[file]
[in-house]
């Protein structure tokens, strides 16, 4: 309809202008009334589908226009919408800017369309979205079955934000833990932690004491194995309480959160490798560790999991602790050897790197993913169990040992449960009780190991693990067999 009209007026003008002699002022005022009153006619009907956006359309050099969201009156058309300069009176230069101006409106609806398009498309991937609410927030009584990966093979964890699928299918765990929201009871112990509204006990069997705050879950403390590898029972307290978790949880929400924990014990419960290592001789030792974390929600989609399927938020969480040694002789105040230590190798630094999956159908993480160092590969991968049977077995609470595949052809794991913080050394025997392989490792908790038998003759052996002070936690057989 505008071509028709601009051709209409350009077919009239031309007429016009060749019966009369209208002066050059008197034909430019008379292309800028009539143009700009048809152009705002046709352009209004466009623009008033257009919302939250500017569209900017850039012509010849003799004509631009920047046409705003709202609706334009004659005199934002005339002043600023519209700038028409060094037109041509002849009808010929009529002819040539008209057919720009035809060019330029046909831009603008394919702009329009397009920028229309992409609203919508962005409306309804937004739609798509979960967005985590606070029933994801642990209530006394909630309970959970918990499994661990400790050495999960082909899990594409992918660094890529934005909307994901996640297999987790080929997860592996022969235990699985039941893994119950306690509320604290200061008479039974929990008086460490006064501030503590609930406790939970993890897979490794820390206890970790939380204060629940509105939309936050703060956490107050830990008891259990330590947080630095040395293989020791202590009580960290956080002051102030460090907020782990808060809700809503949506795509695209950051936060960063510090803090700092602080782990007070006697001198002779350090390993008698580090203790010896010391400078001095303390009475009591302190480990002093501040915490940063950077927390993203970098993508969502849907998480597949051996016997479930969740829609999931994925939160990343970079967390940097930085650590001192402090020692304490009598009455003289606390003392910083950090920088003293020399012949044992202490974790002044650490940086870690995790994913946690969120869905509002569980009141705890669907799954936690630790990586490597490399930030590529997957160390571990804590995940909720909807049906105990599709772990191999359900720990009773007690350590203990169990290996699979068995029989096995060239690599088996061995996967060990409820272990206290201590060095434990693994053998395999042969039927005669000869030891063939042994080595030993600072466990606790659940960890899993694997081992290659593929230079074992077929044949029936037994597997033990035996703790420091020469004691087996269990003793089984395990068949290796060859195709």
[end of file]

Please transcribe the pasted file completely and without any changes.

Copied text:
[in-house]
């Protein structure tokens, strides 16, 4: 309809202008009334589908226009919408800017369309979205079955934000833990932690004491194995309480959160490798560790999991602790050897790197993913169990040992449960009780190991693990067999 009209007026003008002699002022005022009153006619009907956006359309050099969201009156058309300069009176230069101006409106609806398009498309991937609410927030009584990966093979964890699928299918765990929201009871112990509204006990069997705050879950403390590898029972307290978790949880929400924990014990419960290592001789030792974390929600989609399927938020969480040694002789105040230590190798630094999956159908993480160092590969991968049977077995609470595949052809794991913080050394025997392989490792908790038998003759052996002070936690057989 505008071509028709601009051709209409350009077919009239031309007429016009060749019966009369209208002066050059008197034909430019008379292309800028009539143009700009048809152009705002046709352009209004466009623009008033257009919302939250500017569209900017850039012509010849003799004509631009920047046409705003709202609706334009004659005199934002005339002043600023519209700038028409060094037109041509002849009808010929009529002819040539008209057919720009035809060019330029046909831009603008394919702009329009397009920028229309992409609203919508962005409306309804937004739609798509979960967005985590606070029933994801642990209530006394909630309970959970918990499994661990400790050495999960082909899990594409992918660094890529934005909307994901996640297999987790080929997860592996022969235990699985039941893994119950306690509320604290200061008479039974929990008086460490006064501030503590609930406790939970993890897979490794820390206890970790939380204060629940509105939309936050703060956490107050830990008891259990330590947080630095040395293989020791202590009580960290956080002051102030460090907020782990808060809700809503949506795509695209950051936060960063510090803090700092602080782990007070006697001198002779350090390993008698580090203790010896010391400078001095303390009475009591302190480990002093501040915490940063950077927390993203970098993508969502849907998480597949051996016997479930969740829609999931994925939160990343970079967390940097930085650590001192402090020692304490009598009455003289606390003392910083950090920088003293020399012949044992202490974790002044650490940086870690995790994913946690969120869905509002569980009141705890669907799954936690630790990586490597490399930030590529997957160390571990804590995940909720909807049906105990599709772990191999359900720990009773007690350590203990169990290996699979068995029989096995060239690599088996061995996967060990409820272990206290201590060095434990693994053998395999042969039927005669000869030891063939042994080595030993600072466990606790659940960890899993694997081992290659593929230079074992077929044949029936037994597997033990035996703790420091020469004691087996269990003793089984395990068949290796060859195709």